Who has the healthiest season between Eric Bledsoe, Brandon Knight, and Alex Len?
DK: I’d say Len, but that would be too easy. Len won’t play enough minutes (unless Chandler gets traded) to matter enough whether he’s injured or not. In fact, some fans might prefer Len out of the way to give Bender and Chriss more minutes. Between Knight and Bledsoe, I’m going to go out on a limb and say they BOTH play 75+ games this year. Just seems like they will get a break from that injury bug.
RA: Bledsoe. I say that because in his career he’s seemed to only have a major injury every other year and this would be an off year for him for injuries. Why break tradition now?
KS: Knight. Naive as it may be, I think his new role as sixth man will truly rejuvenate (jumpstart?) his career. That’s going to start with appearing in more than 50 games, and playing fewer than 36 minutes.
KO: Bledsoe. Knight and Len have always picked up these little injuries that have them sit out 3-5 games and get them multiple times a year. Bledsoe is a tank with bad knees, and I’m all-in on him being healthy this season.
GA: Knight. I think at this point Knight knows he’s playing for trade interest, and I think he’s likely to play through nagging injuries or other things that might diminish that.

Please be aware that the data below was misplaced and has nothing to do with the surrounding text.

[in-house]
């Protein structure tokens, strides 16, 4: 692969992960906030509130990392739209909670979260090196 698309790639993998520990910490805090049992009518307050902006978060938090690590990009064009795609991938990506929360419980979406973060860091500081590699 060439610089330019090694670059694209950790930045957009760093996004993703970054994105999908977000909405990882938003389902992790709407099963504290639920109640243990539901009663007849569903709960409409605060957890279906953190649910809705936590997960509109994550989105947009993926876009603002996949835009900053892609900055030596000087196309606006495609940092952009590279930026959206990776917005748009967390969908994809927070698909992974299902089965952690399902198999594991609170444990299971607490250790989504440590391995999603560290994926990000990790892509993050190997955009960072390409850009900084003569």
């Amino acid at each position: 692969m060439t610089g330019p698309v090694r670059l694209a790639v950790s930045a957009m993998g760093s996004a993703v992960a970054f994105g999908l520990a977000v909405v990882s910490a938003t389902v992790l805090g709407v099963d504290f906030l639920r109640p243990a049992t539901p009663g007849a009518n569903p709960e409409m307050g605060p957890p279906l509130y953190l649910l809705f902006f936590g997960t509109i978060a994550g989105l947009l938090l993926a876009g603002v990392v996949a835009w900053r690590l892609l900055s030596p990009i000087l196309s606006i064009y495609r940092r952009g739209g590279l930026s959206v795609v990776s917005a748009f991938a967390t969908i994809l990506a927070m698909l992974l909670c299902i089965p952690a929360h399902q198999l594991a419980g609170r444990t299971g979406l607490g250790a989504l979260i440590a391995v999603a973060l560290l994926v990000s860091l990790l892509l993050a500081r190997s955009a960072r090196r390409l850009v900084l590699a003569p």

D-Pooly: As long as his remaining meniscus holds up, it’ll be Bledsoe. But they could finish in a three-way tie if Aaron Nelson has enough bubble wrap.
BK: Knight. I think a smaller and more focused role can be helpful for a player of Knight’s body type, and banging with second units will be easier on him than the league’s most athletic starting point guards.
ML: Eric Bledsoe stays healthy and reminds everyone why he got ranked ahead of Devin Booker in our Sunsrank to start the season.
Who gets traded first?
RA: I'm going to fudge on this one and say that it will depend on what kind of trade offers McD gets for a player on our roster. I really don't think that he will actively shop anyone at this point.
GA: I would expect P.J. Tucker to be the player most heavily shopped this season. Expiring contract, valued veteran, expendable for us given his age relative to the roster.
KO: I’m with Geoff. Tucker’s a great fit for where this team is for the future and what a playoff team would need near the deadline.
DK: I think Archie Goodwin, but only in a package along with some other player in the Suns rotation. Could be anyone, but whoever the Suns trade from their regular rotation will be accompanied by Archie. Traded players get listed alphabetically and Archie starts with A.
KS: Tucker, particularly if T.J. Warren gets off to a promising start.
D-Pooly: Devin Booker. Look, I like the guy, too, but at a certain point, you have to cut bait. The Suns just have too many guards and don’t have the time to continue developing a shooting guard whose best asset isn’t even shooting and…wait, did I say Booker? Whoops, I meant Archie Goodwin. Put a little pre-Halloween scare into everyone there for a moment.
BK: I agree with Geoff and Kellan here. Tucker’s fit on a team like the Toronto Raptors is so easy to see that if his name was ever really laid out in the rumor mill, the Suns would have no problem finding suitors. He’s the most sought-after archetype among the group of possible candidates, in other words.